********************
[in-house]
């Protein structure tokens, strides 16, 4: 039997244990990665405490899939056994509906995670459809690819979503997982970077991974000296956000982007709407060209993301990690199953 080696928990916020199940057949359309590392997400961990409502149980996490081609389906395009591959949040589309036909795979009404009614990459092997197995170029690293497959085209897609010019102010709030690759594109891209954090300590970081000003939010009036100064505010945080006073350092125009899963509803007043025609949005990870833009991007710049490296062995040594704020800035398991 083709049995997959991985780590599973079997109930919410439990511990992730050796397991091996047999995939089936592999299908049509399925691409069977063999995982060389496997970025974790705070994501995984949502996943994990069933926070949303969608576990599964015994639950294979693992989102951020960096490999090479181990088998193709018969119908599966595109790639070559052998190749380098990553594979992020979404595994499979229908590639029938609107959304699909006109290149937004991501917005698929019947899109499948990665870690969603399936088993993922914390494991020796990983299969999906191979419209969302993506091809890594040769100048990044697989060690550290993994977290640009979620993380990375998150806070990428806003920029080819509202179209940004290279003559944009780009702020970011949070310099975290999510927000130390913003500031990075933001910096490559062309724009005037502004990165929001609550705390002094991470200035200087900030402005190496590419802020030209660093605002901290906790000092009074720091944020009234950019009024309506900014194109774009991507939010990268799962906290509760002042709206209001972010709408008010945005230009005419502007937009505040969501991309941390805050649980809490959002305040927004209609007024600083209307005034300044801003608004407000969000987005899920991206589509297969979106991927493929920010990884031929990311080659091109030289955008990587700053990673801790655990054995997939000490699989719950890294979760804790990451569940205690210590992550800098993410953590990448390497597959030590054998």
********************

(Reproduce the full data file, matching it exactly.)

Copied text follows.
[in-house]
């Protein structure tokens, strides 16, 4: 039997244990990665405490899939056994509906995670459809690819979503997982970077991974000296956000982007709407060209993301990690199953 080696928990916020199940057949359309590392997400961990409502149980996490081609389906395009591959949040589309036909795979009404009614990459092997197995170029690293497959085209897609010019102010709030690759594109891209954090300590970081000003939010009036100064505010945080006073350092125009899963509803007043025609949005990870833009991007710049490296062995040594704020800035398991 083709049995997959991985780590599973079997109930919410439990511990992730050796397991091996047999995939089936592999299908049509399925691409069977063999995982060389496997970025974790705070994501995984949502996943994990069933926070949303969608576990599964015994639950294979693992989102951020960096490999090479181990088998193709018969119908599966595109790639070559052998190749380098990553594979992020979404595994499979229908590639029938609107959304699909006109290149937004991501917005698929019947899109499948990665870690969603399936088993993922914390494991020796990983299969999906191979419209969302993506091809890594040769100048990044697989060690550290993994977290640009979620993380990375998150806070990428806003920029080819509202179209940004290279003559944009780009702020970011949070310099975290999510927000130390913003500031990075933001910096490559062309724009005037502004990165929001609550705390002094991470200035200087900030402005190496590419802020030209660093605002901290906790000092009074720091944020009234950019009024309506900014194109774009991507939010990268799962906290509760002042709206209001972010709408008010945005230009005419502007937009505040969501991309941390805050649980809490959002305040927004209609007024600083209307005034300044801003608004407000969000987005899920991206589509297969979106991927493929920010990884031929990311080659091109030289955008990587700053990673801790655990054995997939000490699989719950890294979760804790990451569940205690210590992550800098993410953590990448390497597959030590054998």